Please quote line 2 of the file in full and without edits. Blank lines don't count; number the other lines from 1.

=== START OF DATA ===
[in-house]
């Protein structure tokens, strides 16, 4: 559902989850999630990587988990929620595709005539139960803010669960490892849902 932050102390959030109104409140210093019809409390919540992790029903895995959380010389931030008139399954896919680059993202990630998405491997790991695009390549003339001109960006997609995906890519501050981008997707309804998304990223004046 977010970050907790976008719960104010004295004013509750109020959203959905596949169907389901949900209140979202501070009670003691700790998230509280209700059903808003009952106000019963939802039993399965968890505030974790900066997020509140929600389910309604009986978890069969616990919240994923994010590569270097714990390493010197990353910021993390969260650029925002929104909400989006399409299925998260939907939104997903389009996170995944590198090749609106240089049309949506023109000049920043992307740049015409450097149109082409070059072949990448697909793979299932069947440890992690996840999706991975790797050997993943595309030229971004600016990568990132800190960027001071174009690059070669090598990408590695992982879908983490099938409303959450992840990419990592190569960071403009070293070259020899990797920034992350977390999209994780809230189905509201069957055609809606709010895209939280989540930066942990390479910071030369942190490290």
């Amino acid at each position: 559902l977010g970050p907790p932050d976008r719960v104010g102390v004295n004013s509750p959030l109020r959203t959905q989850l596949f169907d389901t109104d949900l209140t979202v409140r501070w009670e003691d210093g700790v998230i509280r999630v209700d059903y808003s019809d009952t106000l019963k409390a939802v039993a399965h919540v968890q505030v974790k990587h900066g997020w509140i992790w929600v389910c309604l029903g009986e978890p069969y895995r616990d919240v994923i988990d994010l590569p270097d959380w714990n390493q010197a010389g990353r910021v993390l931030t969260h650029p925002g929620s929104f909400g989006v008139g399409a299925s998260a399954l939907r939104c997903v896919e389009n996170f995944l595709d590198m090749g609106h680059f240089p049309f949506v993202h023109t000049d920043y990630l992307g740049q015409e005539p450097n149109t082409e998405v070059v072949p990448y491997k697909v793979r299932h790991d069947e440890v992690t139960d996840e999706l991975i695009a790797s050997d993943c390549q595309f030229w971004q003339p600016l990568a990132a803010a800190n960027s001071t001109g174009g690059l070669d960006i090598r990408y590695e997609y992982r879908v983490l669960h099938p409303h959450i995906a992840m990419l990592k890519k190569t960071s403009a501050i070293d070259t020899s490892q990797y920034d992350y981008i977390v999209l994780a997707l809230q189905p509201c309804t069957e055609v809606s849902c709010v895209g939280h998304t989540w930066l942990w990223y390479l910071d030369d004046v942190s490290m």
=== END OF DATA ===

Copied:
């Protein structure tokens, strides 16, 4: 559902989850999630990587988990929620595709005539139960803010669960490892849902 932050102390959030109104409140210093019809409390919540992790029903895995959380010389931030008139399954896919680059993202990630998405491997790991695009390549003339001109960006997609995906890519501050981008997707309804998304990223004046 977010970050907790976008719960104010004295004013509750109020959203959905596949169907389901949900209140979202501070009670003691700790998230509280209700059903808003009952106000019963939802039993399965968890505030974790900066997020509140929600389910309604009986978890069969616990919240994923994010590569270097714990390493010197990353910021993390969260650029925002929104909400989006399409299925998260939907939104997903389009996170995944590198090749609106240089049309949506023109000049920043992307740049015409450097149109082409070059072949990448697909793979299932069947440890992690996840999706991975790797050997993943595309030229971004600016990568990132800190960027001071174009690059070669090598990408590695992982879908983490099938409303959450992840990419990592190569960071403009070293070259020899990797920034992350977390999209994780809230189905509201069957055609809606709010895209939280989540930066942990390479910071030369942190490290």